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ERIC Number: EJ1027851
Record Type: Journal
Publication Date: 2014-Jun
Pages: 17
Abstractor: As Provided
Reference Count: N/A
ISBN: N/A
ISSN: ISSN-0007-0998
Improving Reading Comprehension in Reading and Listening Settings: The Effect of Two Training Programmes Focusing on Metacognition and Working Memory
Carretti, Barbara; Caldarola, Nadia; Tencati, Chiara; Cornoldi, Cesare
British Journal of Educational Psychology, v84 n2 p194-210 Jun 2014
Background: Metacognition and working memory (WM) have been found associated with success in reading comprehension, but no studies have examined their combined effect on the training of reading comprehension. Another open question concerns the role of listening comprehension: In particular, it is not clear whether training to improve reading comprehension must necessarily be based on processing written material or whether, as suggested in a recent study by Clarke et al. (2010, "Psychol. Sci.", 21, 1106), a programme based on verbal language could also be effective. Aims: The study examined the feasibility of improving text comprehension in school children by comparing the efficacy of two training programmes, both involving metacognition and WM, but one based on listening comprehension, the other on reading comprehension. Participants: The study involved a sample of 159 pupils attending eight classes in the fourth and fifth grades (age range 9-11 years). Method: The listening and reading programmes focused on the same abilities/processes strictly related to text comprehension, and particularly metacognitive knowledge and control, WM (per se and in terms of integrating information in a text). The training programmes were implemented by school teachers as part of the class's normal school activities, under the supervision of experts. Their efficacy was compared with the results obtained in an active control group that completed standard text comprehension activities. Results: Our results showed that both the training programmes focusing on specific text comprehension skills were effective in improving the children's achievement, but training in reading comprehension generated greater gains than the listening comprehension programme. Conclusions: Our study suggests that activities focusing specifically on metacognition and WM could foster text comprehension, but the potential benefit is influenced by the training modality, that is, the Reading group obtained greater and longer-lasting improvements than the Active control or Listening groups.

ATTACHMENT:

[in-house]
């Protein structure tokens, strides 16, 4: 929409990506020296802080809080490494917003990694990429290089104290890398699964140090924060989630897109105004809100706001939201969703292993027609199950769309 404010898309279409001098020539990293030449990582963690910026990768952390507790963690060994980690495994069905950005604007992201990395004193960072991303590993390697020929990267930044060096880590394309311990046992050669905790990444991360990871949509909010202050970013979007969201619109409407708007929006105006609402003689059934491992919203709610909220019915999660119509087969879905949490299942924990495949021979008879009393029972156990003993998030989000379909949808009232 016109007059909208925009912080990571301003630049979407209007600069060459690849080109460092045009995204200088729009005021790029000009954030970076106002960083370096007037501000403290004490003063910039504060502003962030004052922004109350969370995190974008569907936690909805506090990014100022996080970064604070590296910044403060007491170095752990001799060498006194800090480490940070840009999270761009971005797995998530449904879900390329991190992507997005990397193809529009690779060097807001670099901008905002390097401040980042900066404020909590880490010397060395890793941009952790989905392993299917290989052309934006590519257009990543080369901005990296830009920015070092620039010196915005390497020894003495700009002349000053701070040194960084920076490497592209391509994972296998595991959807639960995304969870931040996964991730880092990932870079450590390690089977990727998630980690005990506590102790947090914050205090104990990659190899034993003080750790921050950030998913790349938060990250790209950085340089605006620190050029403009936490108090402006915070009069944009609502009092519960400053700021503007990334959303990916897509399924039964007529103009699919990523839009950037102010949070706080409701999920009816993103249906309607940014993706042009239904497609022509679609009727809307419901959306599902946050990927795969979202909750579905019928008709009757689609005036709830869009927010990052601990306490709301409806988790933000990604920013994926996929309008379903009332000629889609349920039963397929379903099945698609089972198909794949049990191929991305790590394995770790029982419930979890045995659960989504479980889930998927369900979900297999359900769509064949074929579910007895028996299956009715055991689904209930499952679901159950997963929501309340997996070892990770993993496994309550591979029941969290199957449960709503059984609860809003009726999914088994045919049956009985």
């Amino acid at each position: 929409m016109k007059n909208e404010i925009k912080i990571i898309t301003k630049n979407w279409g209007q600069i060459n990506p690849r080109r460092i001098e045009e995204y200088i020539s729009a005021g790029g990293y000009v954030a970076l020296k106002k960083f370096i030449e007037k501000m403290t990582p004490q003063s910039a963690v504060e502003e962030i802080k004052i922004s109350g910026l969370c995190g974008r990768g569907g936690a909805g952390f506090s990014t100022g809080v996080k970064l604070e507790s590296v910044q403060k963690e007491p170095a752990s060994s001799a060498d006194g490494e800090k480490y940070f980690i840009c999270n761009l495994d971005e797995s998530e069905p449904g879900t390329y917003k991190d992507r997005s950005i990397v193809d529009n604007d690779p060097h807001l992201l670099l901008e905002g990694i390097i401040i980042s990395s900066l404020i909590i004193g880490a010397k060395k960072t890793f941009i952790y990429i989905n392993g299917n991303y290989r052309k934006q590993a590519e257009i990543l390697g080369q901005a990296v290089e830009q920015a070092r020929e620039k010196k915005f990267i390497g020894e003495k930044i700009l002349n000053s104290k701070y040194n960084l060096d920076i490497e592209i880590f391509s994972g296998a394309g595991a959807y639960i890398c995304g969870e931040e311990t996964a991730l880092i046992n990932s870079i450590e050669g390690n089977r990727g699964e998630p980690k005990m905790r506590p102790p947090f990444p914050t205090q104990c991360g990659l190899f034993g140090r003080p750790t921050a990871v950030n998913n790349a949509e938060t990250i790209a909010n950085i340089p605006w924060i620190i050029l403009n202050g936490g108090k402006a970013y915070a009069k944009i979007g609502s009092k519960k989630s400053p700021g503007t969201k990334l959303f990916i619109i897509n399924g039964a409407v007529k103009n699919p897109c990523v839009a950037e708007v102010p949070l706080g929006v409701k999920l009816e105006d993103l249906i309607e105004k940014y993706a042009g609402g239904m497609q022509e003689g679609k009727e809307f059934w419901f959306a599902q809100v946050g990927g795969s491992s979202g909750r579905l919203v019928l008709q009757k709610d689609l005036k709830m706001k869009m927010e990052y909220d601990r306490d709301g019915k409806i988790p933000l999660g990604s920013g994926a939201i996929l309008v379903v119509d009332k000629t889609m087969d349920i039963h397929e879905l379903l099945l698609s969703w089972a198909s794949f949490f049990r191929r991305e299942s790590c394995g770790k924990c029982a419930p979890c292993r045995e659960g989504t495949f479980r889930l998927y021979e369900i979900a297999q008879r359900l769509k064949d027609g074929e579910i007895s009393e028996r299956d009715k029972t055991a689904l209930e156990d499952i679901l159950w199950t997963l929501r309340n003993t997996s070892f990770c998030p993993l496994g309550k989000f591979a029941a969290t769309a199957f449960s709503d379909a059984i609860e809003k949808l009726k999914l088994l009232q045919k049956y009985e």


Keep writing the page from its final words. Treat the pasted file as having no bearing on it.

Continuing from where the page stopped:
Wiley-Blackwell. 350 Main Street, Malden, MA 02148. Tel: 800-835-6770; Tel: 781-388-8598; Fax: 781-388-8232; e-mail: cs-journals@wiley.com; Web site: http://www.wiley.com/WileyCDA
Publication Type: Journal Articles; Reports - Research
Education Level: Elementary Education; Intermediate Grades; Grade 4; Grade 5
Audience: N/A
Language: English
Sponsor: N/A
Authoring Institution: N/A